Climate Change is Rapidly Altering Wine as we Know It
In early November 2019, more than 11,000 international scientists signed an SOS on behalf of our planet. The proclamation, titled “World Scientists’ Warning of a Climate Emergency” and published in the academic journal BioScience, made explicit connections between human activity and severe environmental repercussions. It also marked the first time such a vast and diverse pool of scientists rallied in support of as urgent a phrase as “climate emergency.”
Later that month, that publication was bolstered by a report from the World Meteorological Organization that claimed global greenhouse gas concentrations, and, specifically, those generated by human activity, had shattered new records. This is bad news, because those gases don’t just disappear: They stay in our atmosphere, trap extra heat near earth’s surface and cause global temperatures to rise.
If the earth continues along this trajectory, the United Nations posits that the planet is on course to experience a global mean temperature increase of nearly 5.76˚F between now and the end of this century. Given that thousands of years ago, when the thermostat dialed up just four degrees, it made enough of a difference to end the most recent ice age, this is a big deal.
What does this have to do with what’s in your glass? Well, a lot actually. Almost everything.
Wine is first and foremost an agricultural product. The grapes used to make it are grown and harvested with intent to be fermented.
This means that wine production is vulnerable to the effects of climate change from the tangible health of vines to the taste and quality of the finished bottling they create.
“Wine grapes are extremely sensitive to climate and this is much of what makes wine so exquisite. But it also means wine grapes are extremely sensitive to climate change,” says Elizabeth M. Wolkovich, associate professor of Forest & Conservation Sciences at the University of British Columbia in Vancouver, Canada.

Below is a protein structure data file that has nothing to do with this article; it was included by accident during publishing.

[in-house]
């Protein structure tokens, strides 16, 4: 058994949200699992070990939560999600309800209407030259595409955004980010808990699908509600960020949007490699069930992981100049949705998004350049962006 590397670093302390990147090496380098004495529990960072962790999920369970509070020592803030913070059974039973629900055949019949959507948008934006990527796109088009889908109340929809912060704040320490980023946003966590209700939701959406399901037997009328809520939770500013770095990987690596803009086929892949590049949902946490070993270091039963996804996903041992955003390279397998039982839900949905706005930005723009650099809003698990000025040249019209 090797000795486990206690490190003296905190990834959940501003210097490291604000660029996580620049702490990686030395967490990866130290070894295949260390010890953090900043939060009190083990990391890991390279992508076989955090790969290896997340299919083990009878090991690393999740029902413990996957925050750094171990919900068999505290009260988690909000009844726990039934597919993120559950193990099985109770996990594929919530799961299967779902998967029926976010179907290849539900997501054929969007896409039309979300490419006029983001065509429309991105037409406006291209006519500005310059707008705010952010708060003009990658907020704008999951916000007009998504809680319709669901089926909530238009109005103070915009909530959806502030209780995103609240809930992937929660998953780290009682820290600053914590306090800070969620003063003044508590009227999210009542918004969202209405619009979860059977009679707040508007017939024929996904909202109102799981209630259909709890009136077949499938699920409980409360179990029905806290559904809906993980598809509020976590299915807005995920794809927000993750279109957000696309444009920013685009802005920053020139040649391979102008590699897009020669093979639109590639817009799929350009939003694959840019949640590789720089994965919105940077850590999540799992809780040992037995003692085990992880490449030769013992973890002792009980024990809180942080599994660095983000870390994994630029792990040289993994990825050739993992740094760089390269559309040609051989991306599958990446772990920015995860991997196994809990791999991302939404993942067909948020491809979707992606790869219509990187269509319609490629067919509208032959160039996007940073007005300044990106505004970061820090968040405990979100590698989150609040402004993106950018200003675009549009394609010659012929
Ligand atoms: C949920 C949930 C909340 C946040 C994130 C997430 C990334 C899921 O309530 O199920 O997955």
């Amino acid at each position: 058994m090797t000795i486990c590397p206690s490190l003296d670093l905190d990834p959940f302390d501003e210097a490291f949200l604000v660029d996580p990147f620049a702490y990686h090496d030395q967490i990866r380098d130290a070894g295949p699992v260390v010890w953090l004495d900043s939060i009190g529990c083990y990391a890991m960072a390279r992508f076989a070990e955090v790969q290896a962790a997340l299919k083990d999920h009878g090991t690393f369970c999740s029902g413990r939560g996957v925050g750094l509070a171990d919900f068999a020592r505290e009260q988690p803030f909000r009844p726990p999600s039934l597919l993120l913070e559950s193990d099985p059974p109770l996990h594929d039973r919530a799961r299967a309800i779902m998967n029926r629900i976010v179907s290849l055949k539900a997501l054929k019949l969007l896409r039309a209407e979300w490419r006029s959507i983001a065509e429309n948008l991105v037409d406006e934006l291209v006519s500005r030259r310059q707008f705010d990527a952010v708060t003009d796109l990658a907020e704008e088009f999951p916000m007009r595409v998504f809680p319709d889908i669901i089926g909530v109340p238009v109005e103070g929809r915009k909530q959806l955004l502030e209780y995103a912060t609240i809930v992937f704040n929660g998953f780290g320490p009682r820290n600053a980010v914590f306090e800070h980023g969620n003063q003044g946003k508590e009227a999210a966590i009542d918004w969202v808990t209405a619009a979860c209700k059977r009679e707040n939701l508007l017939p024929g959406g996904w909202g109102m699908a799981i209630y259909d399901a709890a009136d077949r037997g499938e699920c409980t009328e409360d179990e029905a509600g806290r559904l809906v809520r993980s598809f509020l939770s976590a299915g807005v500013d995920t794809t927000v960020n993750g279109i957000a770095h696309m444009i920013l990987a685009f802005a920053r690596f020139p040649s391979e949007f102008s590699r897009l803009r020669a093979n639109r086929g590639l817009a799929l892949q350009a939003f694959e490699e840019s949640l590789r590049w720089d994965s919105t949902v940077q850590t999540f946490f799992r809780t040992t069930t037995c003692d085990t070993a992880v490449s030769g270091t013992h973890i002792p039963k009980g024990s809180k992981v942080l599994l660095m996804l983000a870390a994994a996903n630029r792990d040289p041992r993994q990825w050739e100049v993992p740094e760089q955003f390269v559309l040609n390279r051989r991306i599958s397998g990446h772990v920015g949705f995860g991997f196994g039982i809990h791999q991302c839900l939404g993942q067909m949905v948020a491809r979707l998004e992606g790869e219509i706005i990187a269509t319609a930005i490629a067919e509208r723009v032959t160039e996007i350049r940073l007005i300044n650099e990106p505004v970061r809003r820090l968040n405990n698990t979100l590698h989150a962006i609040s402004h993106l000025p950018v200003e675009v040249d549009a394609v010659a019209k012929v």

“[Their] records are some of the longest written records on earth,” she says. “In Burgundy, records of harvest dates go back to the 1300s… For example, we can see that harvests recently are the earliest on record, meaning they are earlier than any harvest over the last 700 years.”
Though much of this data has been drawn from secondary sources, climate historians recently used original archives, cross-checked against other physical testimonies and regional temperature and environmental statistics, to compile 664 years’ worth of harvest dates and weather conditions surrounding the area of Beaune. Published in the European Geosciences Union journal Climate of the Past, it’s the longest known homogeneous series of grape harvest dates available, and it shows that temperatures have climbed so much, harvests now begin an average of 13 days earlier than they did prior to 1988.
“[They] have already altered the phenology each season and sugar to acid ratios in berries,” says Wolkovich. In warmer conditions, she says, grapes ripen quicker and more easily, which lowers their acidity and increases their sugar. If picked at the right time, resulting wines are fuller, softer and fruitier, with higher levels of alcohol.
Temperatures have climbed so much, harvests now begin an average of 13 days earlier than they did prior to 1988.
These aren’t necessarily undesirable traits, especially in places where grape cultivation is trickier in the face of cool temperatures.
“Warming does have the ability to create a situation in which some varieties may actually do better,” says Gregory Jones, director of the Evenstad Center for Wine Education and a professor and research climatologist in the Department of Environmental Studies at Linfield College in Oregon. “If you’re growing a cool-climate variety in too-cool conditions and it suddenly warms a little bit, you’re going to get more consistency, and more consistently good vintages,” he says.
It’s a hot streak, as it were, that’s already been observed. For instance, winemakers in Bordeaux and Burgundy expressed much excitement for the warm 2019 vintage soon after harvest. Bottlings produced throughout portions of Italy in recent, warmer years have yielded more delicious and consistent results.
Germany, home to some of the northernmost wine regions, is one place that’s more or less lucked out across the board, having achieved excellent vintages in the heat of recent years. Vines that once struggled to ripen have begun yielding plump, juicy grapes and incredible dry bottlings. In warmer areas like Baden, wines are becoming more velvety and full with every degree uptick.